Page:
In a victory for the Obama administration, the D.C. Court of Appeals has upheld the constitutionality of a key provision of the health care law.
The 2-1 decision is sure to embolden the Obama administration because it was written by Laurence H. Silberman, a Ronald Reagan appointee, who is considered one of the leading conservative jurists on the bench.
At issue before the three-judge panel was the individual mandate, a central provision of the Affordable Care Act, which requires individuals to buy health insurance by 2014 or pay a penalty.
“The right to be free from federal regulation is not absolute, and yields to the imperative that Congress be free to forge national solutions to national problems, no matter how local – or seemingly passive – their individual origins,” Silberman wrote.
He was joined in the decision by Judge Harry T. Edwards, a Carter nominee.
Judge Brett Kavanaugh, who cast the dissenting vote, was appointed by George W. Bush; he said he would have dismissed the case on jurisdictional issues.
The D.C. Circuit becomes the third appeals court to reject challenges to the law. Only the 11th Circuit Court of Appeals has struck down the mandate.
White House official Stephanie Cutter, deputy senior advisor to the President, praised the decision.
“The ruling is yet another victory for the millions of Americans who are already benefitting from the law including the parents of children with preexisting conditions, women getting mammograms with no out-of-pocket cost, seniors saving hundreds of dollars on their prescription drugs, and one million young adults now newly insured through their parent’s plan.”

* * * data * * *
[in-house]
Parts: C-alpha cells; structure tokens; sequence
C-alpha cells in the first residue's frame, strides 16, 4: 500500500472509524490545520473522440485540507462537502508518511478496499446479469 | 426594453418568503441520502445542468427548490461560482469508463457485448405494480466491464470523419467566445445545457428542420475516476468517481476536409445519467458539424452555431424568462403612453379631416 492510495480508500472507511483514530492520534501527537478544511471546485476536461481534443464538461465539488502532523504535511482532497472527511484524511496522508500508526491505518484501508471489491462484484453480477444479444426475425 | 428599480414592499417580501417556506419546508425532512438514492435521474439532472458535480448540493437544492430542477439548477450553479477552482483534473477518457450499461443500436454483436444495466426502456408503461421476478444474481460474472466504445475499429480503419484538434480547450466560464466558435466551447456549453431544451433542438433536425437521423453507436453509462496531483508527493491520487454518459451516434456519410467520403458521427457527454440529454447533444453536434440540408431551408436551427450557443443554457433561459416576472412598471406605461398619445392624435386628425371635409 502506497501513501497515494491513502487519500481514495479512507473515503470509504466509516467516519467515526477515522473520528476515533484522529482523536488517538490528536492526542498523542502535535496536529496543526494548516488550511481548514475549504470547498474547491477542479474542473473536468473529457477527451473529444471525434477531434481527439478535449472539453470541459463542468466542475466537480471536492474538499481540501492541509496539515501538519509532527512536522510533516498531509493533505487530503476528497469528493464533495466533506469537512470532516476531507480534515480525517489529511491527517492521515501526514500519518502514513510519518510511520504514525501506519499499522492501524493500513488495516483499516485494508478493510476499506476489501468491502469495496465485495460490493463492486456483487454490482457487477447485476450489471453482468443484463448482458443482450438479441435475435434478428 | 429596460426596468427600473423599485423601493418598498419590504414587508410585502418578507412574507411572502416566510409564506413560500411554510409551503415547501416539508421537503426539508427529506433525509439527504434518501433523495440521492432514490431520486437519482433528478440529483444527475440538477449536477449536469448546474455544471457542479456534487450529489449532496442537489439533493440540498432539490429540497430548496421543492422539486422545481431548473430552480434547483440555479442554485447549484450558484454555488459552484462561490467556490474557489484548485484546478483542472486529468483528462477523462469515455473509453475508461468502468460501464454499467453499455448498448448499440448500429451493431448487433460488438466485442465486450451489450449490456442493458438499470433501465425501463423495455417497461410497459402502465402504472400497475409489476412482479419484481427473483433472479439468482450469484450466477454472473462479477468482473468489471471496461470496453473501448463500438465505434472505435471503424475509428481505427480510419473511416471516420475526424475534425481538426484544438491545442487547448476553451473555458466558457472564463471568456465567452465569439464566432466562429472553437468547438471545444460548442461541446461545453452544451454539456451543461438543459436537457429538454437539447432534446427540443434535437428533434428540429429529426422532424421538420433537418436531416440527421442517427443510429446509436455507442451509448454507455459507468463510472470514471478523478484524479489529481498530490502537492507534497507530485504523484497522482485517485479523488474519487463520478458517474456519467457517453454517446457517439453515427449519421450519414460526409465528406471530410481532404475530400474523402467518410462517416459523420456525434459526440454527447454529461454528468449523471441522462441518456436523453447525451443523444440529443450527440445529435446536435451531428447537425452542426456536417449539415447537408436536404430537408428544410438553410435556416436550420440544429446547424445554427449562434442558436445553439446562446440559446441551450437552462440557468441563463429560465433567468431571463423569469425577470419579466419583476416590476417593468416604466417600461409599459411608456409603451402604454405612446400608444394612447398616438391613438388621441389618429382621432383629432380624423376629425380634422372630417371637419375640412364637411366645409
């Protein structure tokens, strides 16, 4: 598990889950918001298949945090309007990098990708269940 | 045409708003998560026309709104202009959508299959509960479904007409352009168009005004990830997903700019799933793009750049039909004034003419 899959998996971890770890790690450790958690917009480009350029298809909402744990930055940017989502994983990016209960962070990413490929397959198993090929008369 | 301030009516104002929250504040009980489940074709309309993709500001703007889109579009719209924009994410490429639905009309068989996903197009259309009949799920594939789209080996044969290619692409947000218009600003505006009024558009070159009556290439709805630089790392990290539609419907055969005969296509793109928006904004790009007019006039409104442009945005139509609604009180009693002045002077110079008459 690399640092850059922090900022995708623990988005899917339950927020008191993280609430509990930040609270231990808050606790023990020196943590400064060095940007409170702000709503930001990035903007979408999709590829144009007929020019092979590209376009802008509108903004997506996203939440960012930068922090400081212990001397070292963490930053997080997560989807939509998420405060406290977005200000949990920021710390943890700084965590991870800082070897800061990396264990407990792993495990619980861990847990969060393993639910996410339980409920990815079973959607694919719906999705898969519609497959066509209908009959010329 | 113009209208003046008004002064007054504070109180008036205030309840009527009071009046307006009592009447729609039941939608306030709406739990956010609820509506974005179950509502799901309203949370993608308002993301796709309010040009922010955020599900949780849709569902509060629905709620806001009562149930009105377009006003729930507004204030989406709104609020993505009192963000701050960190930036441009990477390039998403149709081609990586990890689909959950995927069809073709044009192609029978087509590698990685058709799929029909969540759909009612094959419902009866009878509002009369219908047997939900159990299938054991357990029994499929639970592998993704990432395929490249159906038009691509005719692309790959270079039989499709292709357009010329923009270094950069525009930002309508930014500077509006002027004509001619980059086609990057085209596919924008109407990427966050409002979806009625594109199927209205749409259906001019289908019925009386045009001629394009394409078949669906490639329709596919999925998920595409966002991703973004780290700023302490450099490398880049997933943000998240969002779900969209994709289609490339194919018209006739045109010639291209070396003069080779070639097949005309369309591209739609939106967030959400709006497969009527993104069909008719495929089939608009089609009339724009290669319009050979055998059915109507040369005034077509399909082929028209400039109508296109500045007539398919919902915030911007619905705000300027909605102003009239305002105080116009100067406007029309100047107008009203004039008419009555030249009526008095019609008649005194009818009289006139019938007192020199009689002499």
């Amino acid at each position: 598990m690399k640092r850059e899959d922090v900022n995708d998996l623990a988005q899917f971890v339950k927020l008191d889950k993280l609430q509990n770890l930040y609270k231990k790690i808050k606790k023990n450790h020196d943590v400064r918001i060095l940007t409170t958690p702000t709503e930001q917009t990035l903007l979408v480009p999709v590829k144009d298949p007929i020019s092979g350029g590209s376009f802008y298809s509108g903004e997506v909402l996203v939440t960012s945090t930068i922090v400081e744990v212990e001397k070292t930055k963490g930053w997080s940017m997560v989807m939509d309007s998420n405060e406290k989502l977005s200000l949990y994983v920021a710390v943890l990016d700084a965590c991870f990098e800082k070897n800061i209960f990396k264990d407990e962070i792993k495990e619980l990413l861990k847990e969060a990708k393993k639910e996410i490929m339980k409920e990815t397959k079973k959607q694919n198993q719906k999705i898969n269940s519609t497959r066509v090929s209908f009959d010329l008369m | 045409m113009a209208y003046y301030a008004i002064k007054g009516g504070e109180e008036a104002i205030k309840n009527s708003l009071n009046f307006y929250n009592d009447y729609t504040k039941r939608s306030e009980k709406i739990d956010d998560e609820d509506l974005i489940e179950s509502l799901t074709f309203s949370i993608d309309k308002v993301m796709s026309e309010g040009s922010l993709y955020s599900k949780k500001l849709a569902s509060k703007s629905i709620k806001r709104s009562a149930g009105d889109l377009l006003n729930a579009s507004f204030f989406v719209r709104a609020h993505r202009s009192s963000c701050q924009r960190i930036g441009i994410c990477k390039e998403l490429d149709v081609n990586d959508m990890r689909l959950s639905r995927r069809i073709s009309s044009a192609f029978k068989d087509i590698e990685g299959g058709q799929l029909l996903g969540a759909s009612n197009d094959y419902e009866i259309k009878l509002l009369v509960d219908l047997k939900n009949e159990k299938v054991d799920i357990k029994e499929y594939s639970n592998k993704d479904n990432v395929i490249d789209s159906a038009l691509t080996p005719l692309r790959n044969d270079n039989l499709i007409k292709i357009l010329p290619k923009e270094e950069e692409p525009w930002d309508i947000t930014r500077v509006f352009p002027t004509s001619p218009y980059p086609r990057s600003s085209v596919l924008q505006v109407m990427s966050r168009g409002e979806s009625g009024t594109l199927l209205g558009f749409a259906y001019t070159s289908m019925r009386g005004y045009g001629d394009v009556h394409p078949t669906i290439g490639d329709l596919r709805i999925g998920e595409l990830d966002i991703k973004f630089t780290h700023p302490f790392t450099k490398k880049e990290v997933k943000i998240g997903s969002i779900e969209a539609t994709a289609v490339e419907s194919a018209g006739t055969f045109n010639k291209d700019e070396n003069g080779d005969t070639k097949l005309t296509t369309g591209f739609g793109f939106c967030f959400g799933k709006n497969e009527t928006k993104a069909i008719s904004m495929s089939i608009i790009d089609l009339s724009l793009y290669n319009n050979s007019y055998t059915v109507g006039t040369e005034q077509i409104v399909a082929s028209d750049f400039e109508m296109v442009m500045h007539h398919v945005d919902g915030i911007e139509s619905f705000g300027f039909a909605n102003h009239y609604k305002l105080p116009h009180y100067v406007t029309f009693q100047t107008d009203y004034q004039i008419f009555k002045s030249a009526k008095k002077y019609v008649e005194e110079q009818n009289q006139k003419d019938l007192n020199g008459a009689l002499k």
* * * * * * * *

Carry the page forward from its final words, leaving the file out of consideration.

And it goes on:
Jay Sekulow, chief counsel of the American Center for Law and Justice, the group that brought the suit on behalf of four individuals, said he was disappointed by the decision and vowed to appeal.
“This decision reinforces the fact that the courts are split about this flawed health care law, ” Sekulow said in a statement.
“As we determine our next course of action – whether to ask the full appeals court to hear the case – or directly ask the Supreme Court to take the case – we still remain confident that ObamaCare and the individual mandate, which forces Americans to purchase health insurance, is the wrong prescription for America and ultimately will be struck down as unconstitutional by the U.S. Supreme Court.”
Stephen I. Vladeck, professor of law at American University, emphasized the importance of the decision coming from Judge Silberman.
“Judge Silberman has historically been recognized as one of the stronger conservative voices on the federal appellate bench. That even he finds the ACA constitutional—and believes the real issue here is about individual rights, not Congress’s power—makes the challengers’ odds that much longer with Supreme Court review looming,” said Vladeck.
But Randy Barnett, a professor of law at Georgetown University, who is representing challengers to the law in a separate suit, said that Judge Silberman got it wrong.
“Judge Silberman’s decision boils down to Congress having unlimited power to address what it deems to be a national problem. That destroys the federal system of limited federal power.”
The Supreme Court is scheduled to discuss the various challenges to the law behind closed doors on Thursday. It could decide as early as this week whether it will hear one or more of the cases this term.
Although this case is not one of the challenges directly in front of the justices, those who support the law believe the justices will be influenced by today’s opinion.
“On the eve of the Supreme Court’s decision whether to review the constitutionality of health care reform legislation, the nation’s second most important court has dealt a devastating blow to the challengers of the Act, delivered by one of the country’s foremost conservative jurists, “said Elizabeth Wydra, chief counsel for the liberal Constitutional Accountability Center.